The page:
Friday, October 14, 2005

What Would Church Be Like in the Future?

According to a recent report by George Barna Research, there is a new movement occurring among believers. Barna names the members of this movement, Revolutionaries. These Revolutionaries are people who don't see church as a place, or simply a group that one belongs to. They view the Church as something that you are. And wherever you are, the Church exists.

They are also looking for a deeper relationship with God than simply church attendance, and worship Sundays. They want a daily walk with God that is robust and meaningful. They shape their worldviews by the mind of Christ rather than popular opinions or group-think. Although Barna predicts that Revolutionaries will begin to drop out of traditional local churches, it will not be for the usual reasons. His report states,

Using survey data and other cultural indicators he has been measuring for more than two decades, Barna estimates that the local church is presently the primary form of faith experience and expression for about two-thirds of the nation'’s adults. He projects that by 2025 the local church will lose roughly half of its current "“market share"” and that alternative forms of faith experience and expression will pick up the slack. Importantly, Barna's studies do not suggest that most people will drop out of a local church to simply ignore spirituality or be freed up from the demands of church life... A growing percentage of church dropouts will be those who leave a local church in order to intentionally increase their focus on faith and to relate to God through different means.

That growth is fueling alternative forms of organized spirituality, as well as individualized faith experience and expression. Examples of these new approaches include involvement in a house church, participation in marketplace ministries, use of the Internet to satisfy various faith-related needs or interests, and the development of unique and intense connections with other people who are deeply committed to their pursuit of God.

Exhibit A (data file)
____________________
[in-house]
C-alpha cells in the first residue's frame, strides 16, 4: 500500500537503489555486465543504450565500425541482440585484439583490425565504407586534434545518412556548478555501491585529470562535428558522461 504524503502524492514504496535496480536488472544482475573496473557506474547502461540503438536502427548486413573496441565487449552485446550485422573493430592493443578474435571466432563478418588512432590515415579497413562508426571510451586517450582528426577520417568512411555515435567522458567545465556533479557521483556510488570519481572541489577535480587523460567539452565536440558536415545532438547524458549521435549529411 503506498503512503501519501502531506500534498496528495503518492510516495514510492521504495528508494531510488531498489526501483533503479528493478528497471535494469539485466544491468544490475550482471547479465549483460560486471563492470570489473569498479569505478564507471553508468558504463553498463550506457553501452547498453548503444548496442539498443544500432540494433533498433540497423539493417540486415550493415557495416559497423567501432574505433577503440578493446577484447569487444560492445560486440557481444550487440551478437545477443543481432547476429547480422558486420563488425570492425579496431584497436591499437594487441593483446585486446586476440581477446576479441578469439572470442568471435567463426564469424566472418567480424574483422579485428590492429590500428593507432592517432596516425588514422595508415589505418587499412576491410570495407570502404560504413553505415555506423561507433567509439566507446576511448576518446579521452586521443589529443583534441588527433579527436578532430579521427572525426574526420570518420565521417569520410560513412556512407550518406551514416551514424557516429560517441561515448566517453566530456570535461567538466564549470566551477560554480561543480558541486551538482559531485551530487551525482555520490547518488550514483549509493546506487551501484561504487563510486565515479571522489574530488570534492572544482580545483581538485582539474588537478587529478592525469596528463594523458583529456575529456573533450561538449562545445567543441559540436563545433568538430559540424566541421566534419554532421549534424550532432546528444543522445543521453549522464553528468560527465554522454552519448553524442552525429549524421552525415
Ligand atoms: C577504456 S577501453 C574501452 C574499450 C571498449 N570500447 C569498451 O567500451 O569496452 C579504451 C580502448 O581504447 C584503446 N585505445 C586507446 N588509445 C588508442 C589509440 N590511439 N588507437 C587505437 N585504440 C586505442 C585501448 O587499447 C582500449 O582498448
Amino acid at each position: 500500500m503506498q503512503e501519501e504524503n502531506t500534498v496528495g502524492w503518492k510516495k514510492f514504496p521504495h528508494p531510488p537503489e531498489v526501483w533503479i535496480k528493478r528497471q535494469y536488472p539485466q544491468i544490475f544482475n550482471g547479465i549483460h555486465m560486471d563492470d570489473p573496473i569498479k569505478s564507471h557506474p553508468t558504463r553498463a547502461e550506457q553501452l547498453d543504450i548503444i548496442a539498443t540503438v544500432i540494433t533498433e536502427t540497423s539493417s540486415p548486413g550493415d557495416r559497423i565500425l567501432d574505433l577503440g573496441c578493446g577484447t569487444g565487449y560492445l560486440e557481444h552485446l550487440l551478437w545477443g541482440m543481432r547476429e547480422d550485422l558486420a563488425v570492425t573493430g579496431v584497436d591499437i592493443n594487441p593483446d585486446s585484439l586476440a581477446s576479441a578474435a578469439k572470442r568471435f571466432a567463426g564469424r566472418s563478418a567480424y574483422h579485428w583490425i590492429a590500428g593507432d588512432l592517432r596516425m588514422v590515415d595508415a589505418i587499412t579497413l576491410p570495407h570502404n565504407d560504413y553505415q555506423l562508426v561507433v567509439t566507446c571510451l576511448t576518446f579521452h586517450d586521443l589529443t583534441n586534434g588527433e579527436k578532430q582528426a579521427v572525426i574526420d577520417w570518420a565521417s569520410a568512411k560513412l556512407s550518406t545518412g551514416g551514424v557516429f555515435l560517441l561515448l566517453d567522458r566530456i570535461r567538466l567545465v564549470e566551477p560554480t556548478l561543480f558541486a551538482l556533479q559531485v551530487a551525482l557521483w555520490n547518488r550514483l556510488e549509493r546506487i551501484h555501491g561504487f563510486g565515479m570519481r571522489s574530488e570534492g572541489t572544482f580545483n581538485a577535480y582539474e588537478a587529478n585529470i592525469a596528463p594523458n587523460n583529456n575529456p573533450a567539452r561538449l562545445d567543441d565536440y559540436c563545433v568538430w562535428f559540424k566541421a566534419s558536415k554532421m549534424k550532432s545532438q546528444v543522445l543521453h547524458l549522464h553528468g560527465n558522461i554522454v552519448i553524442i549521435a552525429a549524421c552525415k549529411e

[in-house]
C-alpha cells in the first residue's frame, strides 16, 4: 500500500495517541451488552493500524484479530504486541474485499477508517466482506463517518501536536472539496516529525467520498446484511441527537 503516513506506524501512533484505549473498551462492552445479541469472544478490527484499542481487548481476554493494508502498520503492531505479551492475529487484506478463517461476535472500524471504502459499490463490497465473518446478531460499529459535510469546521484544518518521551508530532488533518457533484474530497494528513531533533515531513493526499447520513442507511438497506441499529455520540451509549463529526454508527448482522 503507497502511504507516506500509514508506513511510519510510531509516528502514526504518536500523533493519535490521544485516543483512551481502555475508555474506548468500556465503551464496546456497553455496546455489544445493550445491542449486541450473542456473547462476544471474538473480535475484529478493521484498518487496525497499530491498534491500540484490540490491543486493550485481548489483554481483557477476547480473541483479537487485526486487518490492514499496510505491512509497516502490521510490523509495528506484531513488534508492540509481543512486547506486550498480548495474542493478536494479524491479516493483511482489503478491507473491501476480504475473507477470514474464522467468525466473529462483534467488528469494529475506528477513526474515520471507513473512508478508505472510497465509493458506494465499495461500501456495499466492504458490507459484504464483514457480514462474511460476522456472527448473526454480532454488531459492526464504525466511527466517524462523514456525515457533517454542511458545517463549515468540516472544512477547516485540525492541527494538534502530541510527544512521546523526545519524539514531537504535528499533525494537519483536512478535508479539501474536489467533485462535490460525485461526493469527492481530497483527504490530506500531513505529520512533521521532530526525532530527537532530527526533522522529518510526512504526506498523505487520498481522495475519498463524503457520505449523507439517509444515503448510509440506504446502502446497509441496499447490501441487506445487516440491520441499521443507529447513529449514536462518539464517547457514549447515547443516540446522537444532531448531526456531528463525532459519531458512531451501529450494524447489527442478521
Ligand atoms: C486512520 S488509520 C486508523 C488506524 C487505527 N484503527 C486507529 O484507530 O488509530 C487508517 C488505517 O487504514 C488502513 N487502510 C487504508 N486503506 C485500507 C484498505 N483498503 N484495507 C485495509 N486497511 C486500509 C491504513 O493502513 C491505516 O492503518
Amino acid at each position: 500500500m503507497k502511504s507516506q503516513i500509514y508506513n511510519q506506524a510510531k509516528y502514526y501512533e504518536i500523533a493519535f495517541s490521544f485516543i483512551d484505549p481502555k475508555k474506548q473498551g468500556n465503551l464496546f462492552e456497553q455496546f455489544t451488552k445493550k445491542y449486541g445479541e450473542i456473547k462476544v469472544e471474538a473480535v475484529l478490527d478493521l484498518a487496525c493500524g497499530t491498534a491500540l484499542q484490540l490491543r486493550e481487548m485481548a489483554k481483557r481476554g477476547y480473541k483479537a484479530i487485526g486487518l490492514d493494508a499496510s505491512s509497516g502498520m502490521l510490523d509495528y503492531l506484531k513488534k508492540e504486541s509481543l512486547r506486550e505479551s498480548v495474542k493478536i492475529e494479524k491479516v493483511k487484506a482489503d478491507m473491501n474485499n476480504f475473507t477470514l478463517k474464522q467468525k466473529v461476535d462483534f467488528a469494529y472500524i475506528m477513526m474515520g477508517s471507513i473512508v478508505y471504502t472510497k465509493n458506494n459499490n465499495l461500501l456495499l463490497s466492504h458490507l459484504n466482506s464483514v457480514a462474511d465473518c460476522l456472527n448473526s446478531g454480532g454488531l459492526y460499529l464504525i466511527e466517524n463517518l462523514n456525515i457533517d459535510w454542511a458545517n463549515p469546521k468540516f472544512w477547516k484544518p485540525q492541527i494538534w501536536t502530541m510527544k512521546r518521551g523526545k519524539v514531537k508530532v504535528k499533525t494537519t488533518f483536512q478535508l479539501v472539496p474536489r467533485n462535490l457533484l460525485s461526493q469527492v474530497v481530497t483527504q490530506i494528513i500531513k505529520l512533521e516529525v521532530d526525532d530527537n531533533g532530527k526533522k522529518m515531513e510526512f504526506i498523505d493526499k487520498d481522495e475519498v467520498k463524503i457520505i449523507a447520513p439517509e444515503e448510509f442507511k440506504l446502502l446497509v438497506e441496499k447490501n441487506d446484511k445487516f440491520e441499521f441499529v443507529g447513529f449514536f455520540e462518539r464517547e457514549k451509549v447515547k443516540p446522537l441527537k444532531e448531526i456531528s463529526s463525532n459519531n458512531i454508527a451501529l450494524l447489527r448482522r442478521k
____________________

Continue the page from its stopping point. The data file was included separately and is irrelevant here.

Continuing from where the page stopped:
I have to say that I can relate with this phenomenon. In my heart I desire to experience deeper closeness to Jesus. I also realize that local Churches tend to stifle growth for one reason or another. The local Churches' interest is sometimes worldly. The reliance on programs and current educational models to initiate transformation is sometimes too great. The faith and worship experiences are often too tied to cultural concerns. And relationships often have to fit around the activities created by too broad a group of church-goers (genuine believers, severely immature believers, and the lukewarm Sunday attenders).

Many years ago, around the 1800's there was a similar movement called the Restoration movement. The rallying cry of Barton Stone was to move away from Christian sectarianism toward a unified experience of Christian faith. The central belief was that we all need to focus more on being "Christians only." In so doing, we will restore a New Testament form of Church, like in Acts. In fact in Barna's report, he mentions that this Revolution is essentially doing the same thing.

However, with every movement of men there are always elements of, well, sectarianism. In the Restoration Movement, the seeds of this sectarianism came with some of the teachings of Joseph Campbell. The idea that we can reason our differences on biblical essentials ("Speak where the Bible speaks. Silent where the Bible is silent.") became a blessing and a curse. On one hand, the Bible is a great source of objective data on what God did and said, what Jesus did and said, and what the apostles did and said. Also it is a good source of testimony to what has happened in the past that influences our faith in the present. But, as what usually happens, we interpret what the Bible doesn't say, which leads to the differences of opinion.

If you view differences such as these as a matter of preferences essential to the work of the Gospel, then disagreements that may arise are seen as part of the process of maturity and grace. But if you view even these types of differences as threatening to the work of the Gospel -- even distorting the Gospel -- then division is likely to be the only remedy.

So, I don't put much stock in movements of men, though I take them seriously. It exposes a desire deep inside ourselves, crying out for a Savior. However, I believe that no matter what happens, God will direct its happening to bring about the results He desires. The Gospel does not, nor never did, depend on us. It will not take good men, great men, or bad men to bring about what God desires. It will only take God, and those He chooses to use for His purposes.

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